Preparing a Last Will and Testament may be something no one wants to do, but it is something everyone should do. It is the primary foundation of any appropriate estate plan. A will provides the opportunity for an individual to decide where their assets will go following their death and allows them to do so while they are still living.
Since 1960, Mack & Mack Attorneys have been diligently serving families and businesses in York, SC and surrounding areas, but our family history of serving the legal needs of the area goes back more than 85 years. Our family practice now includes four generations of attorneys, making us the oldest continually operating law firm of estate planning attorneys in York. Our reputation of being well-qualified and well-versed in South Carolina estate in York is embedded within the community.
The experience we bring to the table and our background precedes us in every client we represent and every case we take on. We are advocates for our clients and provide them with optimal counsel to protect their interests and pursue the best legal outcome we can by taking advantage of the opportunities SC law provides. Our skilled and expert lawyers are committed to helping clients reach their goals.
A will is a legal document that provides a way for someone to express their final wishes and ensure that those wishes will be carried out after they pass away. Sometimes, a will serves as an individual’s estate plan; in other cases, it is just the primary foundation of an estate plan. Most people use a document called a Last Will and Testament for their purposes of estate planning. A will covers the major areas of an estate and accomplishes the following:
After an individual passes away, their will is then probated through the court, and the remaining assets are then distributed to beneficiaries according to the declarations of the will.
A will should delineate a person to serve as executor of the will and estate. This individual is a trusted person who is appointed to carry out the instructions of the will. Many people name their estate planning lawyer as their executor because they represent an unbiased party with a familiarity with the client and the terms of the will. An attorney is oftentimes the best option for an executor because there are typically many responsibilities associated with this role, and an estate planning attorney is experienced in handling those obligations. Some responsibilities of an executor of a will include the following:
Anyone can write a will, and it is especially important for those who wish to ensure that their loved ones are provided for after their passing. A will should also include details regarding how their assets will be distributed amongst their beneficiaries. To make a valid will in South Carolina, an individual must be at least 18 years old and of sound mind. They must also execute the will in accordance with the formalities required by state law, which typically include signing the will in the presence of two witnesses. It is the conditions required by law that necessitate the need for a York probate lawyer when writing a will. Having two witness signatures does not mean the court will probate a will as is.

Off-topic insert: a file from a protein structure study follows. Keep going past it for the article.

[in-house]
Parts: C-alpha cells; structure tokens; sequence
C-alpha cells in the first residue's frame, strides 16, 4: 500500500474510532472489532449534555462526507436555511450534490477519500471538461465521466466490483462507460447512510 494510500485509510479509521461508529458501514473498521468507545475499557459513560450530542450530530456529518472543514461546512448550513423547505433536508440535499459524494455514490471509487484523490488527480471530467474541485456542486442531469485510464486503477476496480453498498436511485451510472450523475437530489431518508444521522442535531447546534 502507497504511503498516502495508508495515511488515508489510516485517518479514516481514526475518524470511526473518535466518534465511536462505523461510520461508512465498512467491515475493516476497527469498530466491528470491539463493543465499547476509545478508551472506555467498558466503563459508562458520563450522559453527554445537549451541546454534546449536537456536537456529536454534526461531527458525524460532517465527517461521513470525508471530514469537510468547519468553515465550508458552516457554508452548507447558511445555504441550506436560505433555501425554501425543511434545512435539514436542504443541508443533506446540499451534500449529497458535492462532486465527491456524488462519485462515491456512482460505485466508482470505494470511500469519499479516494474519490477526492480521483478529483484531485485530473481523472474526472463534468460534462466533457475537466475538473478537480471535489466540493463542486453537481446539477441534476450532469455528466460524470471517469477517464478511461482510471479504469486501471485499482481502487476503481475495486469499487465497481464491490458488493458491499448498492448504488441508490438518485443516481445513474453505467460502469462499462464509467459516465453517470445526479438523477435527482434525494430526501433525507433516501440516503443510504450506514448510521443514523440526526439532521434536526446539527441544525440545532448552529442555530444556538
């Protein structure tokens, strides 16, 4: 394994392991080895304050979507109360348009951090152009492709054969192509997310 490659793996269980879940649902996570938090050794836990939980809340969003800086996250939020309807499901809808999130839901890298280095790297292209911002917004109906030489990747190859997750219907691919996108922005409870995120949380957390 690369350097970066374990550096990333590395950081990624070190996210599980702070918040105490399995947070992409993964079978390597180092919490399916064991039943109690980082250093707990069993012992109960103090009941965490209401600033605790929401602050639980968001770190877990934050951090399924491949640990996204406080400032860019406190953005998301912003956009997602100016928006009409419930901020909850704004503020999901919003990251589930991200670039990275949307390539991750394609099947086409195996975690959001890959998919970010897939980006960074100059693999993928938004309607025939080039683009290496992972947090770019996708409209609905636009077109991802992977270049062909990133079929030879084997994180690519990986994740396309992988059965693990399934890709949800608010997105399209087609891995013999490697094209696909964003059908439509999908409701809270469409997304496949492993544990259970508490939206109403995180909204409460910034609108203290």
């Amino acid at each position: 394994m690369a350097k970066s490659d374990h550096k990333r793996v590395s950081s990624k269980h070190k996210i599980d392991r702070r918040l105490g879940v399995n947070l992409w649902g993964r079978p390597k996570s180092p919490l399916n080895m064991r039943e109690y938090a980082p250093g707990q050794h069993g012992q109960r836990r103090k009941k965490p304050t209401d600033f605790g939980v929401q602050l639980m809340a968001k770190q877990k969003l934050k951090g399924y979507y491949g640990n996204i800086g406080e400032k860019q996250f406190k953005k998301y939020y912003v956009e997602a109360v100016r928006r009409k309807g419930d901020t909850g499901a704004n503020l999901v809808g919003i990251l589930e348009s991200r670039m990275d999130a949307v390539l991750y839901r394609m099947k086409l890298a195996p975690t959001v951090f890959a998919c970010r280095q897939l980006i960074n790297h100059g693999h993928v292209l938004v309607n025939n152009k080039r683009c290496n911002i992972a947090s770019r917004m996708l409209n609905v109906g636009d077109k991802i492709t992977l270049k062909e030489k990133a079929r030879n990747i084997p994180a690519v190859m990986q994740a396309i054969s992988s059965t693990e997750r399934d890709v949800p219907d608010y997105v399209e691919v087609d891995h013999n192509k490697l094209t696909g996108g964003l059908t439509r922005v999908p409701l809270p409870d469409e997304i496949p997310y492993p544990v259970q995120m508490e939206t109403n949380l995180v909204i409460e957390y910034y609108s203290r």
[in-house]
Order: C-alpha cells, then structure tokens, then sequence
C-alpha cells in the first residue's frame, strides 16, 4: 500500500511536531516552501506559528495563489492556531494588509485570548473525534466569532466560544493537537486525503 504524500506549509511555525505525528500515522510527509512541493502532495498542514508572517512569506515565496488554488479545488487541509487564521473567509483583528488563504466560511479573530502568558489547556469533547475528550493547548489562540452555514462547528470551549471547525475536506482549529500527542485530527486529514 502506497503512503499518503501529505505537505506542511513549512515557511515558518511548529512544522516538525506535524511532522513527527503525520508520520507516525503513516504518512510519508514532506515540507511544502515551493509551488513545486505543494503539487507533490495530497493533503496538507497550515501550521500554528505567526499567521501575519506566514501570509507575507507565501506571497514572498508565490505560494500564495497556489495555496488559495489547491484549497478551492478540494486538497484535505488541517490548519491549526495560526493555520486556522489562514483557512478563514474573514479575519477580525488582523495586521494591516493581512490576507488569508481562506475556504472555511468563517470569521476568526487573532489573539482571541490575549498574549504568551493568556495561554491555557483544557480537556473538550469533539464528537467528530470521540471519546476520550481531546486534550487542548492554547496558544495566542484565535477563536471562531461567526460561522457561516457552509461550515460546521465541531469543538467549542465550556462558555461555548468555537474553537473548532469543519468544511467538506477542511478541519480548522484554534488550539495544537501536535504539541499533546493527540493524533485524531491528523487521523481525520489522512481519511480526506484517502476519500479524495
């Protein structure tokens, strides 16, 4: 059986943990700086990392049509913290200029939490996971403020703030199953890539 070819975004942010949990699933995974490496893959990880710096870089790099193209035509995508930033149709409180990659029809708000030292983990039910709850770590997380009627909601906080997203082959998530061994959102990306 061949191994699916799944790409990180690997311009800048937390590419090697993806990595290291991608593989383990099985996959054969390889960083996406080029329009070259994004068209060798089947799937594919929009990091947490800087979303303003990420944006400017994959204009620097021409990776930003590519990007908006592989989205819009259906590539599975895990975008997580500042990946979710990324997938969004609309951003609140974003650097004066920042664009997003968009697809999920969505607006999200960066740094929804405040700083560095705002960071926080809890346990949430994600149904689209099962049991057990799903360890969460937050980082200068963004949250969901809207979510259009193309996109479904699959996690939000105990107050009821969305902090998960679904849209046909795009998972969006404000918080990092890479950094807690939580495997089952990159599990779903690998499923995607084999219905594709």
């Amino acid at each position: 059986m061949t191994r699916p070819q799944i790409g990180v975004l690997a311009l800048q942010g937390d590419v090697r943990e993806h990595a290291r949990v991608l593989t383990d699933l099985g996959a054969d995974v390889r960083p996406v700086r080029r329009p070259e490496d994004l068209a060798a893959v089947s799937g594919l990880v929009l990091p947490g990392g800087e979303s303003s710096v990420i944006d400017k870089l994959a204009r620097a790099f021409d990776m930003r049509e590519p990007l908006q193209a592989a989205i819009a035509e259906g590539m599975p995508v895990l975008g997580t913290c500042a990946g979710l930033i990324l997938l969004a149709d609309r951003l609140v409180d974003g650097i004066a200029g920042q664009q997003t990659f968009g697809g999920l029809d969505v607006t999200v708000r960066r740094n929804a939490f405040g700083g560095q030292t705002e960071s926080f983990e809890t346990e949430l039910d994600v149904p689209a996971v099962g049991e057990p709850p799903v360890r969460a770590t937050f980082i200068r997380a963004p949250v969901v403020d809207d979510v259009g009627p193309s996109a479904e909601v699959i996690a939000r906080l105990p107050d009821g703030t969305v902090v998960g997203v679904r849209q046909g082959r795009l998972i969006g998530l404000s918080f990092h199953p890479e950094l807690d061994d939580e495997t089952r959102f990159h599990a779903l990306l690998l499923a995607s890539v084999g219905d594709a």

A will allows an individual to leave certain assets to specific loved ones as they wish and in a direct way. This purpose of a will has many advantages attached to it. Some of the benefits of having a will are described below.
An experienced attorney can oversee that all proceedings denoted in a will are written out in a way that protects all parties involved and makes a legally binding document that is congruent with state laws. It is, in theory, unchallengeable. However, if a will is not written in alignment with state regulations, it could be challenged, either by the court or by another individual who wishes to negate the terms of a will.
Because our firm has written and handled thousands of wills, we know everything that could be misinterpreted or overlooked. In having an expert lawyer write your will, you don’t have to worry about covering everything because we won’t leave anything out.
A will can also name alternative beneficiaries in case your primary beneficiaries predecease you or are unable to inherit the assets for any other reason.
A guardian is a person who is appointed by a court to take care of a minor child or an adult who is unable to take care of themselves. In a will, a person can nominate a guardian to take care of their minor children in the event of their death. It is important to note that in this state, the appointment of a guardian in a will is not binding in court, but it is given considerable weight by the court as the starting point in determining the best interests of minor children.
Many of our clients find comfort in knowing their personal and last wishes will be carried out exactly how they want them to be. Some people wish to specify in a will how they want their property or assets to be distributed. For example, they may wish to leave specific items of property to specific people. Additionally, they may direct that their property be sold and the proceeds distributed among beneficiaries according to the instructions in the will.